President Tayyip Erdogan's government has slowly scaled back Turkey's freedom of the press, causing many around the globe to say that the country's ruler has transitioned from democratically elected government to authoritarian regime.
On Friday, President Barack Obama spoke out against these affronts to press freedoms in Turkey. The American president rejected the actions of Tayyip's government to move the nation toward a more conservative, Islamic-centric state, reported Bloomberg. Erdogan had campaigned, says Obama, on a much less regressive platform.
"He came into office with a promise of democracy and Turkey has historically been a country in which deep Islamic faith has lived side-by-side with modernity and an increasing openness, and that's the legacy he should pursue. [I warned him against] repression of information and shutting down democratic debate."Tayyip did not react well to Barack's comments about Turkey's freedom of the press. Erdogan claimed that Obama never mentioned any such gripe with his government when they had the opportunity to meet face-to-face during the Nuclear Security Summit in Washington, D.C. earlier this week, reported Reuters.
"I was saddened to hear that statement made behind my back. During my talk with Obama, those issues did not come up."
Tayyip has faced heavy international criticism for extreme restrictions on the freedom of the press in Turkey. When confronted about these actions, Erdogan explains that there is a "mastermind" at work that seeks to destroy the country. Because of that, certain voices, he says, need to be limited.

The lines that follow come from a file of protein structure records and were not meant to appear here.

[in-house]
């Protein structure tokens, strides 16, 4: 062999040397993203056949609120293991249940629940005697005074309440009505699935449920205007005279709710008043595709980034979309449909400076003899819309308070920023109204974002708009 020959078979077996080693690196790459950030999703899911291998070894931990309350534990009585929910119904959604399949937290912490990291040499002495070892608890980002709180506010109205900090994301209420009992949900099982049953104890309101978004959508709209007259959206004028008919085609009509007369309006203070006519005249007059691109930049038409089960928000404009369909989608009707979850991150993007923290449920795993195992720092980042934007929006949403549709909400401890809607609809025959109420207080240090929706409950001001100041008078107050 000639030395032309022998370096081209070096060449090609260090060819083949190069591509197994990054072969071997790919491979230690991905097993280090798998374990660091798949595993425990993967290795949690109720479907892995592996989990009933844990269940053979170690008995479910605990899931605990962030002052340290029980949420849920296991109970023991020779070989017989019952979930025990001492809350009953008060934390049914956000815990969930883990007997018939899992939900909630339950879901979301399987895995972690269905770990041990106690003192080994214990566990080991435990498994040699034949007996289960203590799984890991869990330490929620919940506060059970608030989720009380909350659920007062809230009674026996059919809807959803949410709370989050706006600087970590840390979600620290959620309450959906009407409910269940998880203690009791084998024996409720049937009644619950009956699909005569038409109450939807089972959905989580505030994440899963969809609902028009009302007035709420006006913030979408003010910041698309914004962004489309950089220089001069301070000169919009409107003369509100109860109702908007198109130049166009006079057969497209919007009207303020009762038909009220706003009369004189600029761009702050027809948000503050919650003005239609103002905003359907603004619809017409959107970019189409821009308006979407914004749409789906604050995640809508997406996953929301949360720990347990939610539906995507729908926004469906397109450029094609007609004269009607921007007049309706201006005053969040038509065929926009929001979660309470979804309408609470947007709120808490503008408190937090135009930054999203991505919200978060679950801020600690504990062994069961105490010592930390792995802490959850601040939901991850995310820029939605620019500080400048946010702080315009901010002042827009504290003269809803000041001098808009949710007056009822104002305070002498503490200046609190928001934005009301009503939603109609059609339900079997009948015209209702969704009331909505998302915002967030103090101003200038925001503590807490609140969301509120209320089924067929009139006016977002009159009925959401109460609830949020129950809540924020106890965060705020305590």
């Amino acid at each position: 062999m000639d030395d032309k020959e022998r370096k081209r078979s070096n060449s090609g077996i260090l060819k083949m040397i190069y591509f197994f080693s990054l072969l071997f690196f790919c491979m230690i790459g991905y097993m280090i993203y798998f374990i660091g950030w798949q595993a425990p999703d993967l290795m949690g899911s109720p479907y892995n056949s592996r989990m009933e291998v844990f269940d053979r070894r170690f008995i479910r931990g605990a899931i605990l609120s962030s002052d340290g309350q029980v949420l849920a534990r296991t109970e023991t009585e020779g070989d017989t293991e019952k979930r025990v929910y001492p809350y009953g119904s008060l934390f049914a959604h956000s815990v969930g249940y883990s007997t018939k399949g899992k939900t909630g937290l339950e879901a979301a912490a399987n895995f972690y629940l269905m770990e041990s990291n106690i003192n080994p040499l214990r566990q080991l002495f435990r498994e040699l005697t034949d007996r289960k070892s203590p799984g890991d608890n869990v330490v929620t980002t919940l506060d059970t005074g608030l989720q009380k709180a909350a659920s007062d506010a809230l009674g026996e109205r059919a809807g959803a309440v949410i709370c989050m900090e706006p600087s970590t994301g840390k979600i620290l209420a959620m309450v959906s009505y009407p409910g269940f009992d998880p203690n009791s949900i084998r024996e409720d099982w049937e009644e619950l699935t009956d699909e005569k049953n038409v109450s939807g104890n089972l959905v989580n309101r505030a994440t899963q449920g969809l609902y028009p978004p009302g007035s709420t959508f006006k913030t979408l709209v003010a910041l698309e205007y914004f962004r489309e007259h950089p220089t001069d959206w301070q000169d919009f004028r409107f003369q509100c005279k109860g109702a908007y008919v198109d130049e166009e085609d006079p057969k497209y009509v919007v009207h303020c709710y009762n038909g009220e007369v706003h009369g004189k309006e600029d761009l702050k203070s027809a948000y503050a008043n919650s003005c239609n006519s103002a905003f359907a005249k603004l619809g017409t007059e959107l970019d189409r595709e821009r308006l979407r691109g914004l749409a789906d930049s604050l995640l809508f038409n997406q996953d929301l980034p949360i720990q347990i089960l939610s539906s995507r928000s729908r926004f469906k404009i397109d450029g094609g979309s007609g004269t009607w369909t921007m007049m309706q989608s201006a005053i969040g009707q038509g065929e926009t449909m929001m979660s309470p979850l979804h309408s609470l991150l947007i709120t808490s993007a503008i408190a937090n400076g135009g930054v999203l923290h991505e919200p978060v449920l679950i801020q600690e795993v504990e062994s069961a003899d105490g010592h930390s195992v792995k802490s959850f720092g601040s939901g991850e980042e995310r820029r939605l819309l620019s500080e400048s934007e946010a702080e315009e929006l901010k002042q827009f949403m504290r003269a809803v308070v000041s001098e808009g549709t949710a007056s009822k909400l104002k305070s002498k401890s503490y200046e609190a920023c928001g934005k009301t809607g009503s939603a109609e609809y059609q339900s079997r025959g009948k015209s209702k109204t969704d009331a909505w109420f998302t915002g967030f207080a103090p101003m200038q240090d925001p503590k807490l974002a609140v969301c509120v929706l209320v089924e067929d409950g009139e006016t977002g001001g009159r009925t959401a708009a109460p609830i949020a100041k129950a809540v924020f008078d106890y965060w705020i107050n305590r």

"You cannot consider insults and threats press freedom or criticism. [They] divide, shatter and if they could, swallow up Turkey. This is what I mean by mastermind. A mastermind is playing games over Turkey."
Of course, this is hardly the president's first confrontation with journalists to cause international outcry. In March, Sevgi Akarcesme, the editor-in-chief of Turkey's highest-circulating daily, Today's Zaman, penned a New York Times editorial begging the international community to take action against Tayyip's increasingly repressive actions against journalists in the country. She wrote the letter following a police raid, after which her newspaper was handed a government-appointed board of trustees to oversee content.
"This pressure is not a recent thing. In December 2014, state authorities detained Zaman's editor in chief at the time, Ekrem Dumanli, as part of a systematic crackdown on government critics. My predecessor as editor in chief of Today's Zaman, Bulent Kenes, was imprisoned last October for critical Twitter comments. I myself received a suspended jail sentence late last year for somebody else's response to one of my tweets… [we] are accused of disseminating 'terrorist propaganda' and aiding terrorist organizations. This has become a convenient catchall accusation for clamping down on government critics."
Erdogan's battle against journalists may have begun as early as 2013, when he first led a campaign against sympathizers of exiled Hizmet preacher Fethullah Gulen. That push ended in the seizure of Zaman for printing Gulen's sermons. By May 2014, Erdogan had first begun to demonize social media like Facebook and Twitter.
After a string of other violations, Can Dundar and Erdem Gul, editors of Cumhuriyet, were charged with "aiding an armed terrorist organization and publishing material that threatened state security." After spending months in jail, the pair of journalists were cleared of terrorism charges by Turkey's Supreme Court, much to the annoyance of Erdogan.
Dundar and Gul were arrested in the first place over a report that showed the state was sending a seized package of weapons to Syria. In her NYT editorial, Akarcesme noted that the release was aided by the public support of Vice-President Joe Biden, who had spoken out about the jailed journalists while visiting Istanbul in January, reported The Guardian.
"[Journalists in Turkey are being] intimidated or imprisoned for critical reporting in Turkey… that's not the kind of example that needs to be set."
There are currently at least 14 journalists in Turkish jails under President Tayyip Erdogan, some of them on terrorism charges, and perhaps many more in the future.
[Image via Mark Wilson/Getty Images]